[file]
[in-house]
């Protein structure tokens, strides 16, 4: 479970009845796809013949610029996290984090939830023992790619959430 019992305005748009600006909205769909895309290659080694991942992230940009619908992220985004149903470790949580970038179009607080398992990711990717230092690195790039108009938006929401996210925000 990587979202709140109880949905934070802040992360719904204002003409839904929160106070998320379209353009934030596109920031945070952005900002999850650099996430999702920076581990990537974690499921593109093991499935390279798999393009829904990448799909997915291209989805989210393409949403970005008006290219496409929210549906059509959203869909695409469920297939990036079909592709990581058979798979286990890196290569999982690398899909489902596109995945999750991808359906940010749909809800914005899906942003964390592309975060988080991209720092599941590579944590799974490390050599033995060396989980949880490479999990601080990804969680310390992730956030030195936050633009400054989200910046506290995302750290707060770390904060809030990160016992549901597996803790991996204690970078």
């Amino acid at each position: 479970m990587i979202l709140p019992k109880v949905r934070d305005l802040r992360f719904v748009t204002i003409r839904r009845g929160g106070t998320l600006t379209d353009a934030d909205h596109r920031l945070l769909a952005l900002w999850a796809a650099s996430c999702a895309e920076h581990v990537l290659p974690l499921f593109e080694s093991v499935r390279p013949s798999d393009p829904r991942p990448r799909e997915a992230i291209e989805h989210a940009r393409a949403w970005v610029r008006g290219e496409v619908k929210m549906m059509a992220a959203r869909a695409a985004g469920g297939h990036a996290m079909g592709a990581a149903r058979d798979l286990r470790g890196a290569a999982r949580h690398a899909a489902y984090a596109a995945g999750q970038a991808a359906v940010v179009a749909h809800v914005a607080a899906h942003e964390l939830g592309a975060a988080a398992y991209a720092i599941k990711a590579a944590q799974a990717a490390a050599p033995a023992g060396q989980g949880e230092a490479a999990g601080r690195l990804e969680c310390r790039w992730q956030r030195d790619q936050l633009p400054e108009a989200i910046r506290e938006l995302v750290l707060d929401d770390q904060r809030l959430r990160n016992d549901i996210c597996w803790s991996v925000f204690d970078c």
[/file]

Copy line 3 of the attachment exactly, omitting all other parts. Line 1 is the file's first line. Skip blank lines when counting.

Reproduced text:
């Amino acid at each position: 479970m990587i979202l709140p019992k109880v949905r934070d305005l802040r992360f719904v748009t204002i003409r839904r009845g929160g106070t998320l600006t379209d353009a934030d909205h596109r920031l945070l769909a952005l900002w999850a796809a650099s996430c999702a895309e920076h581990v990537l290659p974690l499921f593109e080694s093991v499935r390279p013949s798999d393009p829904r991942p990448r799909e997915a992230i291209e989805h989210a940009r393409a949403w970005v610029r008006g290219e496409v619908k929210m549906m059509a992220a959203r869909a695409a985004g469920g297939h990036a996290m079909g592709a990581a149903r058979d798979l286990r470790g890196a290569a999982r949580h690398a899909a489902y984090a596109a995945g999750q970038a991808a359906v940010v179009a749909h809800v914005a607080a899906h942003e964390l939830g592309a975060a988080a398992y991209a720092i599941k990711a590579a944590q799974a990717a490390a050599p033995a023992g060396q989980g949880e230092a490479a999990g601080r690195l990804e969680c310390r790039w992730q956030r030195d790619q936050l633009p400054e108009a989200i910046r506290e938006l995302v750290l707060d929401d770390q904060r809030l959430r990160n016992d549901i996210c597996w803790s991996v925000f204690d970078c």